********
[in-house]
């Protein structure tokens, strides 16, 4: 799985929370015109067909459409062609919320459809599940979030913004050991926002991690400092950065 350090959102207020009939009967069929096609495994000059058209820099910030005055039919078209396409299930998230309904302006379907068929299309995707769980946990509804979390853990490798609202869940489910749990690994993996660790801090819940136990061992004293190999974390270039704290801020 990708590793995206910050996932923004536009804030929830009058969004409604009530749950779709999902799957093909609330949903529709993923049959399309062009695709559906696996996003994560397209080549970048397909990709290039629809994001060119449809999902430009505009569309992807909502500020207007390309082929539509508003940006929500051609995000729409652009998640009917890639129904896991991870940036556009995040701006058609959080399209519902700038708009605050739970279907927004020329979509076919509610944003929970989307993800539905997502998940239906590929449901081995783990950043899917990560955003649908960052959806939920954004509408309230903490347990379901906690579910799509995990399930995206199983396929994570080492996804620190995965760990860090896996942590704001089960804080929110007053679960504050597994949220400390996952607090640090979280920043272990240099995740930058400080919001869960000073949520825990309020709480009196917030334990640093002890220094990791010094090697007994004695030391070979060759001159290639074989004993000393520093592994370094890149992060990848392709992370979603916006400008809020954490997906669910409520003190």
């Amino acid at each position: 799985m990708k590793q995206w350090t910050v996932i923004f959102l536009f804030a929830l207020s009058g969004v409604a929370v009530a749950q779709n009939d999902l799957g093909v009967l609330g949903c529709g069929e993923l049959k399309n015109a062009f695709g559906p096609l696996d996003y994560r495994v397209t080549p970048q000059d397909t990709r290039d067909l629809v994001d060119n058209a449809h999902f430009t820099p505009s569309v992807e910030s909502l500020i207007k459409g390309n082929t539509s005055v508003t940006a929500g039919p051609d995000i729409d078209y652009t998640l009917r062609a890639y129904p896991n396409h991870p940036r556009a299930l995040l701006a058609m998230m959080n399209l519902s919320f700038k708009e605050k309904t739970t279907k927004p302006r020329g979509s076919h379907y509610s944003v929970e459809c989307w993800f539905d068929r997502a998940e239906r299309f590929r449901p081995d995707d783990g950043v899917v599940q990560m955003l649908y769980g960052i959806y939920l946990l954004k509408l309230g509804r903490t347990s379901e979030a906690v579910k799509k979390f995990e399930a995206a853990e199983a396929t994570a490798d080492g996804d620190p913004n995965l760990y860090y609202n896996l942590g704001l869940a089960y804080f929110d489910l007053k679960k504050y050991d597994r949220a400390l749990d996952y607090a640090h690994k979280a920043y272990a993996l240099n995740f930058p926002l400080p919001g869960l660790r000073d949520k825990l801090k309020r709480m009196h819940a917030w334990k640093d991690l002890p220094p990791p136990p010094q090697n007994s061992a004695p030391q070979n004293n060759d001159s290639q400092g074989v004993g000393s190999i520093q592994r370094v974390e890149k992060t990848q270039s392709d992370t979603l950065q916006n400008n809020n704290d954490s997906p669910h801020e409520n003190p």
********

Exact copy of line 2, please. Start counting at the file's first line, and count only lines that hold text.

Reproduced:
């Protein structure tokens, strides 16, 4: 799985929370015109067909459409062609919320459809599940979030913004050991926002991690400092950065 350090959102207020009939009967069929096609495994000059058209820099910030005055039919078209396409299930998230309904302006379907068929299309995707769980946990509804979390853990490798609202869940489910749990690994993996660790801090819940136990061992004293190999974390270039704290801020 990708590793995206910050996932923004536009804030929830009058969004409604009530749950779709999902799957093909609330949903529709993923049959399309062009695709559906696996996003994560397209080549970048397909990709290039629809994001060119449809999902430009505009569309992807909502500020207007390309082929539509508003940006929500051609995000729409652009998640009917890639129904896991991870940036556009995040701006058609959080399209519902700038708009605050739970279907927004020329979509076919509610944003929970989307993800539905997502998940239906590929449901081995783990950043899917990560955003649908960052959806939920954004509408309230903490347990379901906690579910799509995990399930995206199983396929994570080492996804620190995965760990860090896996942590704001089960804080929110007053679960504050597994949220400390996952607090640090979280920043272990240099995740930058400080919001869960000073949520825990309020709480009196917030334990640093002890220094990791010094090697007994004695030391070979060759001159290639074989004993000393520093592994370094890149992060990848392709992370979603916006400008809020954490997906669910409520003190």